reviewed by Truman Perkins
Agave Nectar uses for centuries as a flavoring, though native populations have also been aware of its health benefits and used it medicinally. The Aztecs used a mixture of agave nectar and salt to dress for wounds and a balm for skin infections. And agave’s use as a folk remedy persists today. Read the article on the Health Benefits of Agave Nectar.
A modern medical study has confirmed agave’s remedial properties. Agave nectar applied to the skin has been effective against pyogenic (pus producing) bacteria such as Staph aureus. The tradition of adding salt to the nectar has been found to boost its anti-microbial property further. Agave nectar has a huge effect against enteric (intestinal) bacteria.
Especially in the last century, the western diet has become increasingly dominated by refined sweeteners such as granulated sugar and corn syrup. The problem with these substances is their high glycemic index and glycemic load – both measures of the relative impact that foods have on our blood sugar. Foods that raise blood sugar quickly trigger the release of the hormone insulin.
Excessive releases of insulin and, more specifically, chronically high blood sugar and insulin levels link to Metabolic Syndrome, a complex of health disorders. Associated ailments include insulin resistance and type II diabetes, abdominal weight gain and obesity, problems with blood lipids (raised triglycerides and cholesterol), and high blood pressure.
Unlike processed sugars, agave syrup has a low glycemic index. This means that it breaks down more slowly, producing a more gradual effect on blood sugar. This avoids the insulin rush caused by rapid increases in blood sugar levels. This is important to people with diabetes, who can use agave syrup to help manage their condition.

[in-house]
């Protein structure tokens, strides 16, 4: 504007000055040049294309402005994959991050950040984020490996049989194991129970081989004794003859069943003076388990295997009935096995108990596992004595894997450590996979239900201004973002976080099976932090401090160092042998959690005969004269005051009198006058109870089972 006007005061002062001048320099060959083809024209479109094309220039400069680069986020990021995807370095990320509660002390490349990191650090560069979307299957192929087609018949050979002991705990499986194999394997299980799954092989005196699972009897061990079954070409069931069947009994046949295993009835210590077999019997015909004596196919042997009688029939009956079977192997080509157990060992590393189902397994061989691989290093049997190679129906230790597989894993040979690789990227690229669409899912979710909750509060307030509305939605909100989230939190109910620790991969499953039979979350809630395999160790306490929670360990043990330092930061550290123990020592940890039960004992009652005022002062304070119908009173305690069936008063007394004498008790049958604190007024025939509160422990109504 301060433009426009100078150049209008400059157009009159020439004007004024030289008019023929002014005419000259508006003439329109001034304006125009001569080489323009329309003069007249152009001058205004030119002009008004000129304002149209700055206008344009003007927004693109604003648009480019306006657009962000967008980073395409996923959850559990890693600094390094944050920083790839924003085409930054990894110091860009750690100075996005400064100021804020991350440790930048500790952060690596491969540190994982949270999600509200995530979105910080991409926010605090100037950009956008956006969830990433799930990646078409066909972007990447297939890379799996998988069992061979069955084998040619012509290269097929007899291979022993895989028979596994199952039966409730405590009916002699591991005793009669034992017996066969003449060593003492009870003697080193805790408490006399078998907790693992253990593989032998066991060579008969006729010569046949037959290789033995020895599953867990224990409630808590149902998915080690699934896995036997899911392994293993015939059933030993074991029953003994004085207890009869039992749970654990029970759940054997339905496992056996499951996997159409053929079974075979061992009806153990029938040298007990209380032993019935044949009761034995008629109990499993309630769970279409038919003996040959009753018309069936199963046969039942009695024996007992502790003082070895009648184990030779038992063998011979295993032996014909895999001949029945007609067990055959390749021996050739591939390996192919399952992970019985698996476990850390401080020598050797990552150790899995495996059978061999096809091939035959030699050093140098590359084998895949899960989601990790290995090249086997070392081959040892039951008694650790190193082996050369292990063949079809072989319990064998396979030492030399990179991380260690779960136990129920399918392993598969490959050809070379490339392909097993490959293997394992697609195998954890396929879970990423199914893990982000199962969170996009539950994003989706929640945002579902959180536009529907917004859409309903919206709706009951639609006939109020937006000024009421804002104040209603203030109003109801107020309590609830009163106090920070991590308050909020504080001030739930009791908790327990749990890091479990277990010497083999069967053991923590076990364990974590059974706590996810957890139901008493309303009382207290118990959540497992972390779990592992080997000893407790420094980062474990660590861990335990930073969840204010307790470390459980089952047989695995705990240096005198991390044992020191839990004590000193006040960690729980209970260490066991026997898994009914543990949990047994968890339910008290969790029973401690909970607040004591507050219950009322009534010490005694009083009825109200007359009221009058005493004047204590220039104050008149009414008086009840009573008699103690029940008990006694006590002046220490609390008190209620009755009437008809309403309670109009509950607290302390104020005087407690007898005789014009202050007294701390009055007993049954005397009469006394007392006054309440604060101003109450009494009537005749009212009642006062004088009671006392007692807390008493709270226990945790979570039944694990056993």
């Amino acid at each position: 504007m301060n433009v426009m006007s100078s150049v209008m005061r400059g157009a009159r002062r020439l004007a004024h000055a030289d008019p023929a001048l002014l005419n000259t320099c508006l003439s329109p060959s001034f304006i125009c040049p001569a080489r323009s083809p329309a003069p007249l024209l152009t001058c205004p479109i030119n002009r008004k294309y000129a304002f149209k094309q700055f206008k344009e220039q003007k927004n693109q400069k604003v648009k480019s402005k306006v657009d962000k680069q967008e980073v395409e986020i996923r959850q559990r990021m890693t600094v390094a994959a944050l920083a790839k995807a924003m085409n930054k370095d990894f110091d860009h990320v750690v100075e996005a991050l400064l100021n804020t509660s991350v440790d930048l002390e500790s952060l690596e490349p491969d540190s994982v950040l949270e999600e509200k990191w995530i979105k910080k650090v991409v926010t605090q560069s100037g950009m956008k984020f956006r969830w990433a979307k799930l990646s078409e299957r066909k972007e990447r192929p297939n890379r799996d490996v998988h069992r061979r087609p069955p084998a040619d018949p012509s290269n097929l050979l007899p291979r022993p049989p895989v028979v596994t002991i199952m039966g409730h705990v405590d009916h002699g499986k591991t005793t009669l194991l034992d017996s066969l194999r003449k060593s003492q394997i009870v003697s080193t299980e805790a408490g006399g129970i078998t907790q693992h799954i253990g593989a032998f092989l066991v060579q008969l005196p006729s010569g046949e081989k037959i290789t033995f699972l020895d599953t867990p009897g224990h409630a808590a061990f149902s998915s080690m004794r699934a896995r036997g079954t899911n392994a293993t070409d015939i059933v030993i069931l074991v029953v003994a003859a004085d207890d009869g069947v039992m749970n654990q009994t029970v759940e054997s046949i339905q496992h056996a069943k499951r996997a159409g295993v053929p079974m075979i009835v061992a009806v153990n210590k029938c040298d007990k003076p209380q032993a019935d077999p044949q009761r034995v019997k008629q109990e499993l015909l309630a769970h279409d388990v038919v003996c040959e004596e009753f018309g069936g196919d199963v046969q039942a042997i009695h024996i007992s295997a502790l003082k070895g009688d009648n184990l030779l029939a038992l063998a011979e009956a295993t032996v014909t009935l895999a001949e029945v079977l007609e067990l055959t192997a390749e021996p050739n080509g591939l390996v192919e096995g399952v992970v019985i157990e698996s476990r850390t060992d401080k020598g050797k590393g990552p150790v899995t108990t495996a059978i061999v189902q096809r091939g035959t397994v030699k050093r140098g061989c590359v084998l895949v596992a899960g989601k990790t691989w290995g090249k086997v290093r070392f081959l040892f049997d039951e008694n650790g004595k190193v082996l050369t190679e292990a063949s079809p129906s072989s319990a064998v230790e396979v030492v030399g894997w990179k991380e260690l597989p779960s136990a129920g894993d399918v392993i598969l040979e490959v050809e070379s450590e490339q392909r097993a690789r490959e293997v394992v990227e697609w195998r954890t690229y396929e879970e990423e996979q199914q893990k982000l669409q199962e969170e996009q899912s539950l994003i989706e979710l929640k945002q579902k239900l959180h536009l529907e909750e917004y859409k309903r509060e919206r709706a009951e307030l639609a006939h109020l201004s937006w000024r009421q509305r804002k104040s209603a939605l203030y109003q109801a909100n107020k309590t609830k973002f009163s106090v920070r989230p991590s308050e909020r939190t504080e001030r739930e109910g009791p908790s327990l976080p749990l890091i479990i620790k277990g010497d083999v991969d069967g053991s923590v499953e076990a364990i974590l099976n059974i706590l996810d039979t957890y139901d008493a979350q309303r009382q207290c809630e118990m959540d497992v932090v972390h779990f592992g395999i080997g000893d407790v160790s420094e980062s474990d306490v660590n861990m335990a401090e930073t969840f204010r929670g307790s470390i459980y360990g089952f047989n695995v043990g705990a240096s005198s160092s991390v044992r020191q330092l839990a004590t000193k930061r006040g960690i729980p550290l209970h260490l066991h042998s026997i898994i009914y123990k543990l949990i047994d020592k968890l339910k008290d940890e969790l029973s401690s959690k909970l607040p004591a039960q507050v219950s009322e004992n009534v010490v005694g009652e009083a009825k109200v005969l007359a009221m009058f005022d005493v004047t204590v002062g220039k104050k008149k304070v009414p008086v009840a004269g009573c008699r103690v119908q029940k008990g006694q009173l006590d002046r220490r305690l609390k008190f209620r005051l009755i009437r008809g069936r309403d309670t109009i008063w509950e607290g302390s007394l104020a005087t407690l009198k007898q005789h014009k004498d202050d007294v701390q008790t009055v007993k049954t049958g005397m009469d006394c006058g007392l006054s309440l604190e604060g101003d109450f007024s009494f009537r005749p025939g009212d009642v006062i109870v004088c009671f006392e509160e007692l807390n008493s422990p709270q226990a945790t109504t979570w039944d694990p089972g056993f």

Even in non-diabetics, chronic high blood sugar and insulin levels correlate with Metabolic Syndrome, a disease linked with insulin resistance, type II diabetes, and abdominal weight gain. Agave, in common with ginseng, also contains saponins, compounds that have an anti-inflammatory effect. Saponins are also anti-microbial, and the Aztecs treated their wounds with a mixture of agave nectar and salt.
Another substance present in agave syrup is insulin. This type of fiber associate with increasing satiety (the feeling of fullness) and causing a decrease in appetite. This supports people who are trying to lose weight.
Today, the blue agave is perhaps most popular as an ingredient in baking goods—it is the star of the show in healthy sweetening alternatives. But why is it a good idea to use agave nectar as an alternative to sugar? Blue agave boasts of a considerably low glycemic index (gi), making it a favorable option for dealing with obesity, diabetes, thyroid disorder, and/or heart disease.
Blue agave is said to carry a gi of 11, clearly a long way down from the gi of regular agave, 39. The glycemic index refers to the ratio for measuring carbohydrates’ capacity to raise your blood sugar levels. If the gi is low, food could be digested properly, and all the nutrients absorbed slowly but surely. As a result, insulin production goes smoother, ensuring that your body receives all the energy the food you ate offers.
Its sweetness comes primarily from a complex form of fructose called inulin. Fructose is the sugar that occurs naturally in fruits and vegetables. The carbohydrate in agave nectar has a low glycemic index. That provides sweetness without the unpleasant “sugar rush” and unhealthful blood sugar spike caused by many other sugars.
Agave nectar is a delicious natural sweetener that can be used moderately -by dieters, diabetics, and health-conscious cooks – to replace high-glycemic and refined sugars.
About Truman Perkins
Truman Perkins is a Detroit-based SEO consultant who's been in the business for over a decade. He got his start helping friends and clients get their websites off the ground, and he continues to do so today. In his free time, Truman enjoys learning and writing about gardening - something he believes is a natural stress reliever. He lives with his wife, Jenny, and their twins in Detroit.